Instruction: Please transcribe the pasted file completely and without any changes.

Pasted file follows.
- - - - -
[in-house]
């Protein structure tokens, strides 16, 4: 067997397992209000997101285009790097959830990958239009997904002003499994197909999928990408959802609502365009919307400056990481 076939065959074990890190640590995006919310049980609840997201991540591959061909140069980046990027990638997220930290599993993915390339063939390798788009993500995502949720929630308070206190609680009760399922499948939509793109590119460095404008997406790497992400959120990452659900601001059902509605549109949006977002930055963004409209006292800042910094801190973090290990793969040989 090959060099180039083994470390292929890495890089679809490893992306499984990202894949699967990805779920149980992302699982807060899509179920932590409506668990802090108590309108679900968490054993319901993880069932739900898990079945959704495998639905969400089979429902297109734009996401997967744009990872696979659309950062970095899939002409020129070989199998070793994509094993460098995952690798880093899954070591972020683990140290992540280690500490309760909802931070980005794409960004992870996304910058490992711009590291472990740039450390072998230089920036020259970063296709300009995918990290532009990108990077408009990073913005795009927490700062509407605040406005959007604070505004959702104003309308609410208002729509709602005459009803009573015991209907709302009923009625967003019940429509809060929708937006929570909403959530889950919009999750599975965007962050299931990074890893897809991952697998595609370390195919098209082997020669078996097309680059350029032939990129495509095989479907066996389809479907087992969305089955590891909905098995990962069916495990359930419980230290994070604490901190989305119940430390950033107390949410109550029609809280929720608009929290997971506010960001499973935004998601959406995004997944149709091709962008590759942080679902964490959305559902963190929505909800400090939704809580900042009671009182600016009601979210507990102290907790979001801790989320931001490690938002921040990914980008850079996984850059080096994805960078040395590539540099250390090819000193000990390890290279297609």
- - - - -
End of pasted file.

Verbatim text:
[in-house]
């Protein structure tokens, strides 16, 4: 067997397992209000997101285009790097959830990958239009997904002003499994197909999928990408959802609502365009919307400056990481 076939065959074990890190640590995006919310049980609840997201991540591959061909140069980046990027990638997220930290599993993915390339063939390798788009993500995502949720929630308070206190609680009760399922499948939509793109590119460095404008997406790497992400959120990452659900601001059902509605549109949006977002930055963004409209006292800042910094801190973090290990793969040989 090959060099180039083994470390292929890495890089679809490893992306499984990202894949699967990805779920149980992302699982807060899509179920932590409506668990802090108590309108679900968490054993319901993880069932739900898990079945959704495998639905969400089979429902297109734009996401997967744009990872696979659309950062970095899939002409020129070989199998070793994509094993460098995952690798880093899954070591972020683990140290992540280690500490309760909802931070980005794409960004992870996304910058490992711009590291472990740039450390072998230089920036020259970063296709300009995918990290532009990108990077408009990073913005795009927490700062509407605040406005959007604070505004959702104003309308609410208002729509709602005459009803009573015991209907709302009923009625967003019940429509809060929708937006929570909403959530889950919009999750599975965007962050299931990074890893897809991952697998595609370390195919098209082997020669078996097309680059350029032939990129495509095989479907066996389809479907087992969305089955590891909905098995990962069916495990359930419980230290994070604490901190989305119940430390950033107390949410109550029609809280929720608009929290997971506010960001499973935004998601959406995004997944149709091709962008590759942080679902964490959305559902963190929505909800400090939704809580900042009671009182600016009601979210507990102290907790979001801790989320931001490690938002921040990914980008850079996984850059080096994805960078040395590539540099250390090819000193000990390890290279297609």